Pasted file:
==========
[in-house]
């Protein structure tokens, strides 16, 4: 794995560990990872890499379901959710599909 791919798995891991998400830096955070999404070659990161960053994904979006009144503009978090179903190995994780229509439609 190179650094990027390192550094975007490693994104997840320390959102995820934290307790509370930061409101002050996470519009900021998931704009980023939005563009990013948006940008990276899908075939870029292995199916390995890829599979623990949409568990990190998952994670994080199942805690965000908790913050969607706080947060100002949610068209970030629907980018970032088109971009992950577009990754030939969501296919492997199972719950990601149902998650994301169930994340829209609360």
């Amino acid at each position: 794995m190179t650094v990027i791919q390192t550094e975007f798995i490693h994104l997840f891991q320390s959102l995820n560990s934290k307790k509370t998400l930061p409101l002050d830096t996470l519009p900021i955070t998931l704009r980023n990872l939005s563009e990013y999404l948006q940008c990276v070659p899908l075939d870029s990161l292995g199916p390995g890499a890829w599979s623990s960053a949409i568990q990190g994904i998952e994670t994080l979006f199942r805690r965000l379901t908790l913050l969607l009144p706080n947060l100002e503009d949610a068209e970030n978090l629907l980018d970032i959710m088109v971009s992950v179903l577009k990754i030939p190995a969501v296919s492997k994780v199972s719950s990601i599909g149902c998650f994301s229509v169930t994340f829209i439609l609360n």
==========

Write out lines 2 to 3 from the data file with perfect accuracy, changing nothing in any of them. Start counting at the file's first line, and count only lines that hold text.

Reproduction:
């Protein structure tokens, strides 16, 4: 794995560990990872890499379901959710599909 791919798995891991998400830096955070999404070659990161960053994904979006009144503009978090179903190995994780229509439609 190179650094990027390192550094975007490693994104997840320390959102995820934290307790509370930061409101002050996470519009900021998931704009980023939005563009990013948006940008990276899908075939870029292995199916390995890829599979623990949409568990990190998952994670994080199942805690965000908790913050969607706080947060100002949610068209970030629907980018970032088109971009992950577009990754030939969501296919492997199972719950990601149902998650994301169930994340829209609360």
């Amino acid at each position: 794995m190179t650094v990027i791919q390192t550094e975007f798995i490693h994104l997840f891991q320390s959102l995820n560990s934290k307790k509370t998400l930061p409101l002050d830096t996470l519009p900021i955070t998931l704009r980023n990872l939005s563009e990013y999404l948006q940008c990276v070659p899908l075939d870029s990161l292995g199916p390995g890499a890829w599979s623990s960053a949409i568990q990190g994904i998952e994670t994080l979006f199942r805690r965000l379901t908790l913050l969607l009144p706080n947060l100002e503009d949610a068209e970030n978090l629907l980018d970032i959710m088109v971009s992950v179903l577009k990754i030939p190995a969501v296919s492997k994780v199972s719950s990601i599909g149902c998650f994301s229509v169930t994340f829209i439609l609360n």